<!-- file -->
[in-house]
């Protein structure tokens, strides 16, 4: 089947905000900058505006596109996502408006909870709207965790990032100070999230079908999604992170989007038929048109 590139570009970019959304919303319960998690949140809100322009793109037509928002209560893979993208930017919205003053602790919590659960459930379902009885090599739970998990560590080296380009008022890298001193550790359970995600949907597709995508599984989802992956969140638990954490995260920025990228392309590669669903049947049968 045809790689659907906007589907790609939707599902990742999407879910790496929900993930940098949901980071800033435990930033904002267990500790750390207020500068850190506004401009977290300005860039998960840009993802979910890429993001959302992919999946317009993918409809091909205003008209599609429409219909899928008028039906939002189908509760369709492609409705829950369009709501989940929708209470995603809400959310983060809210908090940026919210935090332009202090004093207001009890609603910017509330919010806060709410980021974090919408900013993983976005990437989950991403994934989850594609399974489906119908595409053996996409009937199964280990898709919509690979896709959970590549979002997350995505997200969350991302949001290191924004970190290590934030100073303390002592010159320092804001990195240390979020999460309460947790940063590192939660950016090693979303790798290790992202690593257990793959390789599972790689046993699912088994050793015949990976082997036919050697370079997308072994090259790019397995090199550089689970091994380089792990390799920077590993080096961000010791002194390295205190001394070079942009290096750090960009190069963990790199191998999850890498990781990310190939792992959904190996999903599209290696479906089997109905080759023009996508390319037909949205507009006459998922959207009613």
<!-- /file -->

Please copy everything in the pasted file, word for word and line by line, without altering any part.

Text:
[in-house]
């Protein structure tokens, strides 16, 4: 089947905000900058505006596109996502408006909870709207965790990032100070999230079908999604992170989007038929048109 590139570009970019959304919303319960998690949140809100322009793109037509928002209560893979993208930017919205003053602790919590659960459930379902009885090599739970998990560590080296380009008022890298001193550790359970995600949907597709995508599984989802992956969140638990954490995260920025990228392309590669669903049947049968 045809790689659907906007589907790609939707599902990742999407879910790496929900993930940098949901980071800033435990930033904002267990500790750390207020500068850190506004401009977290300005860039998960840009993802979910890429993001959302992919999946317009993918409809091909205003008209599609429409219909899928008028039906939002189908509760369709492609409705829950369009709501989940929708209470995603809400959310983060809210908090940026919210935090332009202090004093207001009890609603910017509330919010806060709410980021974090919408900013993983976005990437989950991403994934989850594609399974489906119908595409053996996409009937199964280990898709919509690979896709959970590549979002997350995505997200969350991302949001290191924004970190290590934030100073303390002592010159320092804001990195240390979020999460309460947790940063590192939660950016090693979303790798290790992202690593257990793959390789599972790689046993699912088994050793015949990976082997036919050697370079997308072994090259790019397995090199550089689970091994380089792990390799920077590993080096961000010791002194390295205190001394070079942009290096750090960009190069963990790199191998999850890498990781990310190939792992959904190996999903599209290696479906089997109905080759023009996508390319037909949205507009006459998922959207009613």